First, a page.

Leaving the Dali industrial area, just off the Nicosia highway, everything goes quiet. There are fewer cars, the landscape changes and there’s a distinct smell of manure in the air (from all the cow farms on the surrounding hills). Rolling fields give way to strange flat-topped hills in the distance and one very distinct cone-shaped hill.
Beyond the hills is the buffer zone, but lying within the Mesaoria plain at their foot is Potamia, a bi-communal (mixed) village in the Republic of Cyprus, just 20 minutes south of Nicosia.
It was my home for 18 years and even though I’m now proud to be living in our buzzing capital city, I will always be first and foremost a ‘Ποταμίτισσα/Bodamyalı’ (in English this means simply ‘someone from Potamia’).
Despite the fact that it’s still very much considered a mixed village there are less than 50 Turkish Cypriots now living there, within a population of around 415 (according to the 2001 census). Some left in 1963-1964 during the second wave of troubles and some left in 1975 when the exchange of populations took place.
Before they began to leave, the percentage of Turkish Cypriots living in the village was actually slightly higher than the percentage of Greek Cypriots, at 319 and 220 respectively, according to a 1960 census.
My family was one of the ones that remained.
Through the years the lack of knowledge on Potamia has always puzzled me. Everyone knew Pyla (in the Larnaca area, however under UN control) as the only remaining mixed village, why didn’t they know my village?
My mother has a theory: she believes that the village of Potamia was being kept ‘hidden’ on purpose. It may have been important for the leaderships of both sides to keep it this way, so that the rest of either side of the island didn’t find out that there was a village within the Republic of Cyprus where Turkish and Greek Cypriots had lived side by side for decades with no problems; a place where some Turkish Cypriot families had never left.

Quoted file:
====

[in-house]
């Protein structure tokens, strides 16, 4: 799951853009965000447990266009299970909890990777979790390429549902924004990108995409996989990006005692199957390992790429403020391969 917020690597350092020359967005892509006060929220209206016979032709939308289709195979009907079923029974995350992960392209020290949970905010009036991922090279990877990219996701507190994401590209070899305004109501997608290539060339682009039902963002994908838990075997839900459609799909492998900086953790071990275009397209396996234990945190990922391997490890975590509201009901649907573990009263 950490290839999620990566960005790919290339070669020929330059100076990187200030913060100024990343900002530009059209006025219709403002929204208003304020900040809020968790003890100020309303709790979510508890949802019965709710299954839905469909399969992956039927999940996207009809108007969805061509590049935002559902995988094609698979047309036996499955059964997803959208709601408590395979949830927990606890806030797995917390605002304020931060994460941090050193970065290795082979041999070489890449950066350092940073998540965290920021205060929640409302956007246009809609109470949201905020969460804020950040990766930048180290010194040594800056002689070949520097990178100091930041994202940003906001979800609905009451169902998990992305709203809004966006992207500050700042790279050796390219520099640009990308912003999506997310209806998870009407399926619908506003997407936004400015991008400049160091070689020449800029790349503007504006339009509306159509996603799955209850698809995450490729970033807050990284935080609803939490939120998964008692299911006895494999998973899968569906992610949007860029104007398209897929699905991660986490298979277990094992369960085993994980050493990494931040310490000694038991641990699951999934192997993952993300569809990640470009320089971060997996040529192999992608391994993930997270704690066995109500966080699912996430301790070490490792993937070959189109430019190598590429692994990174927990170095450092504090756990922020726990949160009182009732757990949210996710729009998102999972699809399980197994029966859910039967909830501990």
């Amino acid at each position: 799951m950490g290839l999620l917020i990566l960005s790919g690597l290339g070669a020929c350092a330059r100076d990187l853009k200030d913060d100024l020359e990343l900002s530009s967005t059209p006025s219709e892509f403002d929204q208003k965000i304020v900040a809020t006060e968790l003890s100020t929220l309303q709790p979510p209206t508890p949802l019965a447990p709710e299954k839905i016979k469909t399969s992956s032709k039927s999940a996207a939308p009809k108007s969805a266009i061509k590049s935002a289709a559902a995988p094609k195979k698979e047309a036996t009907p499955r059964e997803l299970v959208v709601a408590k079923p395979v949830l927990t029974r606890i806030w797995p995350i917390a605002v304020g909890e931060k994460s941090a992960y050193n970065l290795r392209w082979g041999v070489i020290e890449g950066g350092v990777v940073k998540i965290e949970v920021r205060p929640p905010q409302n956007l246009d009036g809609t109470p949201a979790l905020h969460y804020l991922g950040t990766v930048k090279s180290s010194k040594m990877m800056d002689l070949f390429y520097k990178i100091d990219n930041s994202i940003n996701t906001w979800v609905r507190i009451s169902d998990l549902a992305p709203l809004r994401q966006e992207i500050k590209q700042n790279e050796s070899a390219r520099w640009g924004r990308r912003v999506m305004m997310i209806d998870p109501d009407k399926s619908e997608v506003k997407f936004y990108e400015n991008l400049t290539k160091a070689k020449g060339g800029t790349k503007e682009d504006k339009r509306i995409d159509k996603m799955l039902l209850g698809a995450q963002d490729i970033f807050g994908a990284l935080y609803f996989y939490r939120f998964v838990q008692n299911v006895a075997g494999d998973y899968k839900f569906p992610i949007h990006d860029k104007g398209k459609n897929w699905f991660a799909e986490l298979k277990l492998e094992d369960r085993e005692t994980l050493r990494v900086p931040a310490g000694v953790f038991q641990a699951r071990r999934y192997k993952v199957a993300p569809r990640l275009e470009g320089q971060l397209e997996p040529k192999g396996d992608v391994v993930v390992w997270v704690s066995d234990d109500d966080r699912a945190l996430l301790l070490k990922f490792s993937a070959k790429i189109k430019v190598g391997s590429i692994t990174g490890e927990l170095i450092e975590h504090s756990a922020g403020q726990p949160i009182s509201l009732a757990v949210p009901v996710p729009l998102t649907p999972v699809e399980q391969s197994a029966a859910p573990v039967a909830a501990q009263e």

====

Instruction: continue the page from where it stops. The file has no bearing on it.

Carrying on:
- Who are you?
- How can you forget a language?
Fantastic! I know what you’re thinking but I couldn’t resist leaving a comment ! Good luck and keep writing about how you see it and feel.
Thank you and I will! More to come 🙂
my grandfather was the muhtari of ayios sozomenos.. mustafa lefakaridi. i have been to ayios sozomenos and hence potamia two times. first one was when the crossing points recently opened and the second time was a month ago.
at our first visit my grandmother was alive so she was lucky to see her village after february 1964 but my grandfather couldnt ever find chance to visit his village again because he passed away at 1993.
maybe one day i will find the chance to move to the lands of my family in ayios sozomenos.. and who knows maybe this time i will be the muhtari of the village))
Hi Fuat, thank you for sharing that 🙂 Who knows what the future holds! Hopefully positive things for all of us and the island we love. There are also some Ay Sozomenites living in Potamia.